My current Linux setup (i3-gaps, compton, wal, st, + more).
Make each program do one thing well. To do a new job, build afresh rather than complicate old programs by adding new “features”. –Douglas McIlroy, Bell Labs (1978)
Early last year I leapt into Linux. Motivated by beautiful desktops, and customisation made easy thanks to the UNIX philosophy above, I have gradually synthesised an aesthetic and productive workflow on my systems. I haven’t used Windows since.
Note: While I have ‘experienced’ Linux for a few years on Ubuntu & Backtrack 5, I never really ventured further than the default desktop (GNOME) and changing terminal colours.
The following setup definitely works on Ubuntu, but it and other distros may require alternate installation proceedures.
i3-gaps (tiling window manager)
i3-gaps is a fork of the tiling window manager
i3. Compared to standard window managers, tiling allows for efficient maneuvering of split windows and is almost entirely controlled via the keyboard.
The ‘gaps’ means that tiled windows can have controllable distance between them, as well as a gap border surrounding the outside of the tiles. I personally use rounded i3-gaps which has nice rounded corners.
You can install rounded i3-gaps with
git clone git clone https://github.com/resloved/i3 i3-gaps cd i3-gaps/ make sudo make install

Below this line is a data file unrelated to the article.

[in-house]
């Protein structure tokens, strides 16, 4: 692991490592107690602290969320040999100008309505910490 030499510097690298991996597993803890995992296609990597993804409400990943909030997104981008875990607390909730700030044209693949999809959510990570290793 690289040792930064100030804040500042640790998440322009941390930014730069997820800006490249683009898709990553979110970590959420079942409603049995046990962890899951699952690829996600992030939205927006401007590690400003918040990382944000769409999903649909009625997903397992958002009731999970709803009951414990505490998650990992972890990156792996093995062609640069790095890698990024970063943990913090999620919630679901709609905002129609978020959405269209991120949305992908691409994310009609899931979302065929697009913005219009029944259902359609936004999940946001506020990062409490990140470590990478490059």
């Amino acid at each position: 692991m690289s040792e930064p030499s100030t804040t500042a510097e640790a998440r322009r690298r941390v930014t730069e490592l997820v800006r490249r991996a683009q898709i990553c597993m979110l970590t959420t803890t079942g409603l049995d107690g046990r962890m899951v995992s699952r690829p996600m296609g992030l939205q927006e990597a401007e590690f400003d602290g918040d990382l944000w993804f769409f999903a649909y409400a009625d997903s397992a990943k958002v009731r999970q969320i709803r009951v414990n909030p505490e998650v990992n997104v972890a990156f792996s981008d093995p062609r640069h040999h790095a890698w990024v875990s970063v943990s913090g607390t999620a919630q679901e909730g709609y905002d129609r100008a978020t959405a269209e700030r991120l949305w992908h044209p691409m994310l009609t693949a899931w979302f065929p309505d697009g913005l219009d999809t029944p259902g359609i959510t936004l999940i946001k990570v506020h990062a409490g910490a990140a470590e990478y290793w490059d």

exec i3 to your
Compton (transparency & blur)
Compton is a compositor which composits windows into an offscreen buffer before writing to the display memory. This allows for numerous effects, particularly transparency and blurring.
I use tryone’s compton fork which includes a visually pleasing kawase blur, making text easier to read on transparent windows.
You can install compton with:
git clone https://github.com/tryone144/compton cd compton make make install
and I run on startup via my
i3 config using
exec_always --no-startup-id compton --blur-background --blur-method kawase --blur-strength 8 --opacity-rule 30:'class_g="st"' --backend glx.
~/.config/compton.conf for endless configuration. For
i3 I like setting
inactive-opacity = 0.95; so that EVERY window will become very slightly transparent when innactive. This makes it easier to observe the active window.
wal (change background and colours)
wal -i ~/Pictures/Wallpapers/ --saturate 0.3 -l is likely my most used command (aliased to
cbs). It chooses a random desktop background from a folder, samples a colour palette from the dominant colours in the image, and then applies the colours system-wide. I have found that this saturation and
-l for lightmode creates the best colour palette with high text readability.
For a status bar I am now using
polybar, which takes on the system colours from
wal (not shown in other screenshots)! Not only does it look much prettier than
i3status but it comes with some nice modular functions, while retaining the ability to include output custom scripts.
Below is an image of my polybar. Left: custom crypto price tickers and VPN status. Right: volume, RAM usage, CPU usage, internet connection, CPU temperature, time (shows date when clicked), and a power button I have never actually used.
You can find my polybar config here.
I am using Luke Smith’s fork of the suckless simple terminal (st) which has some really nice features such as scrollback, font-size hotkeys, good text copy/paste.
git clone https://github.com/LukeSmithxyz/st cd st sudo make install
Message me if you need any help with any of the above.